Call them mags, clips, clippazines or extendos, magazines are flooding into California following a monumental court ruling on Friday. In the ruling, Duncan v Becerra, Judge Roger T. Benitez struck down the entire California penal code section 32310, the state’s magazine ban.
The extremely long and detailed ruling spans 86 pages, arguing against every facet of the penal code. It declared that the laws regarding California’s 10-round magazine capacity limit – and the criminal penalties for violations – are arbitrary, capricious and ironic. And it tosses them all out.
Over the weekend vendors across the country called their attorneys to confirm what they heard was true – standard-capacity magazines are once again legal in California. Now standard-capacity magazines are headed to the Golden state in numbers impossible to count.
Many Californians are rushing to buy magazines under the impression that the ruling will be appealed and overturned. However, it might not be a simple task for anti-gunners to just slap this ruling down.
Judge Benitez makes thorough arguments against California’s magazine capacity limit and magazine ban in very clear legal terms. He goes on to argue against the penal code not just from a Second Amendment perspective, but from a procedural perspective starting with the Heller test and moving on to Turner and ultimately the Takings Clause.
The ruling holds that magazines including magazines that hold more than 10 rounds of ammunition are arms in accordance with the Second Amendment. Magazines are fundamental firearm components and therefore must be protected by the Constitution.
Benitez went on to point out that, in self-defense situations, 10 or 11 rounds is provably not enough ammunition to count on in gunfights, and that even early militiamen were required to possess 20 rounds or more at a minimum.
He also pointed out that the law, which arguably exists to prevent mass shootings, has not prevented any mass shootings. In the ruling he pointed out that mass shooters, who are rare even in California, a state of more than 39 million people, either commit their crimes with multiple legal firearms or, alternatively, illegally acquire higher-capacity magazines.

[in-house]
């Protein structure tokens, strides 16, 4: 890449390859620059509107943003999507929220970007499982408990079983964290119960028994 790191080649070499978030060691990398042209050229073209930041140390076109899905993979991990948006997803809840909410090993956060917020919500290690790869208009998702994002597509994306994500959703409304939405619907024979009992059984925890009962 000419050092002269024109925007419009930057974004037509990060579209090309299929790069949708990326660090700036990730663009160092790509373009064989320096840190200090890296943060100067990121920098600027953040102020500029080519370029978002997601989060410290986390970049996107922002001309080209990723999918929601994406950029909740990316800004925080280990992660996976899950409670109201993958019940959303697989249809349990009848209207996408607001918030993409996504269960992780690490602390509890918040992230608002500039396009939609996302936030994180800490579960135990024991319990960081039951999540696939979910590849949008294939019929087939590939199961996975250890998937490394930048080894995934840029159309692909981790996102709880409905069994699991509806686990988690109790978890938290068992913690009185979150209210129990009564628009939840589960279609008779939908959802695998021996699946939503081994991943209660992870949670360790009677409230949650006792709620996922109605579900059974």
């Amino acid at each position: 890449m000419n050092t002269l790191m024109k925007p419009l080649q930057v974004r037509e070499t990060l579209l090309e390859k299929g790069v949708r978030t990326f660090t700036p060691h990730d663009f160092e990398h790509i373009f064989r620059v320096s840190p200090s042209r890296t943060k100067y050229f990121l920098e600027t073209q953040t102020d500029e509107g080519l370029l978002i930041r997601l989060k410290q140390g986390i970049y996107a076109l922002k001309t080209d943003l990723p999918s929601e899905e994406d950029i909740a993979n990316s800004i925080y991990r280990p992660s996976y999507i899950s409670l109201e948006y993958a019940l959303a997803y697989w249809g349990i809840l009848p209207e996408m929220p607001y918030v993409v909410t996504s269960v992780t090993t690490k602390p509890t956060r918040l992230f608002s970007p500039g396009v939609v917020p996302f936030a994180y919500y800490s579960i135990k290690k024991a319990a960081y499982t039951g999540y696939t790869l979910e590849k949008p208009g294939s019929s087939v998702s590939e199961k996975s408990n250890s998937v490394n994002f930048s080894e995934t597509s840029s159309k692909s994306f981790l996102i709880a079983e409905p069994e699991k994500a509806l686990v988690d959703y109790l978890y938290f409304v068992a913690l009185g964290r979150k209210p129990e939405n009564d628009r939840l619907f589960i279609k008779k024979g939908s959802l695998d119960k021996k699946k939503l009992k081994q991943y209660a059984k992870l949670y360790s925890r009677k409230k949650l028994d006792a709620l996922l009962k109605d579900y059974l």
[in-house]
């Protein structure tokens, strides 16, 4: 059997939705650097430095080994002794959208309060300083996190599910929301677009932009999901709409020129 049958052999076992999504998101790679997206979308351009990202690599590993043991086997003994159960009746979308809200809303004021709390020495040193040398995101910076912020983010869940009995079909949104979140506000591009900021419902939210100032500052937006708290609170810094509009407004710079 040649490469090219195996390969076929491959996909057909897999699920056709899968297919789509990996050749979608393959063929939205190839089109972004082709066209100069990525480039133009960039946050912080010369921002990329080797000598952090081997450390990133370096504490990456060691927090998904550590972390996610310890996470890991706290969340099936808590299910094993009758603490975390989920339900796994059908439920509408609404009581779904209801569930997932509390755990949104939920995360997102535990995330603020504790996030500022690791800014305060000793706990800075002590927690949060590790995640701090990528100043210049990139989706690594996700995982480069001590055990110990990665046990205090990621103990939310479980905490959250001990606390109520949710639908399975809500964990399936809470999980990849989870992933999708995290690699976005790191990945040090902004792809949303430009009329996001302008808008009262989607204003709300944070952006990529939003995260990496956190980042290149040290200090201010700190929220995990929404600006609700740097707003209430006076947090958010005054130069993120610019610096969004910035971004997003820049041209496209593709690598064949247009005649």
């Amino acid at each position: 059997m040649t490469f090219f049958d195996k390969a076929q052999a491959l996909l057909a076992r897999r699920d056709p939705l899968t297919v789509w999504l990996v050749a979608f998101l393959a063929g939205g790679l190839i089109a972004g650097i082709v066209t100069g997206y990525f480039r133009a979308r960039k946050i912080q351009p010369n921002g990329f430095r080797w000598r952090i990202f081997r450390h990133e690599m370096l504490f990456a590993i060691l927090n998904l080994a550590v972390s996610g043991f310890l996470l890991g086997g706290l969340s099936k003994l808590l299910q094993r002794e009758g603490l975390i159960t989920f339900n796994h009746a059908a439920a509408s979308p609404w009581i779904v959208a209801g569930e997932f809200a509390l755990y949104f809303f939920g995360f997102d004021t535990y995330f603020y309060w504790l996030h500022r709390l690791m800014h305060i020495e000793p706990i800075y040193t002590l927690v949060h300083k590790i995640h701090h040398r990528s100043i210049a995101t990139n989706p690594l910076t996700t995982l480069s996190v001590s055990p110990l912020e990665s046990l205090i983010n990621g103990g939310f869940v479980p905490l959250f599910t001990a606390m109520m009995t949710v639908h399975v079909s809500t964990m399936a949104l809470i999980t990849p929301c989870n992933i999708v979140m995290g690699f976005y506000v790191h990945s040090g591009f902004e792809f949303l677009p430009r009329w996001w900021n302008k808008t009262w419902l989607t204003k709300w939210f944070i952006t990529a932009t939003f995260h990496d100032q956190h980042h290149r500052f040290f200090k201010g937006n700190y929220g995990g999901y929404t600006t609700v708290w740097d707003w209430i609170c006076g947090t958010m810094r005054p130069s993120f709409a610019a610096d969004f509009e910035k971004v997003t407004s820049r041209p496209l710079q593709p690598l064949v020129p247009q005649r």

At the core of Benitez’s legal argument is the Heller test, which asks whether or not the arms, in this case, the magazines, are commonly used for lawful self-defense. Benitez points out that these magazines are extremely commonly used all across the country and must not be restricted under the Second Amendment.
He also argued that the law was unconstitutional because it made possession of magazines with capacities greater than 10 rounds a criminal offense. It’s one thing to try and ban a right; it’s another to criminalize its practice. Criminalizing Second Amendment practices is a violation of the Second Amendment, goes the ruling.
This case seems to shut down every argument for the magazine ban in very strong terms, including throwing out so-called expert testimony citing “Mother Jones” magazine articles. “This is federal court,” said Benitez.
Ultimately Benitez’s ruling looks crafted to make anyone who wants to overturn it to perform a lot of legal and mental gymnastics. And it’s clearly taking a stand to fight at the Supreme Court level if necessary.
For now, one reason to get out there and buy mags and drums isn’t because this ruling is on shaky ground, it’s because, at this rate, vendors are going to sell out of magazines completely.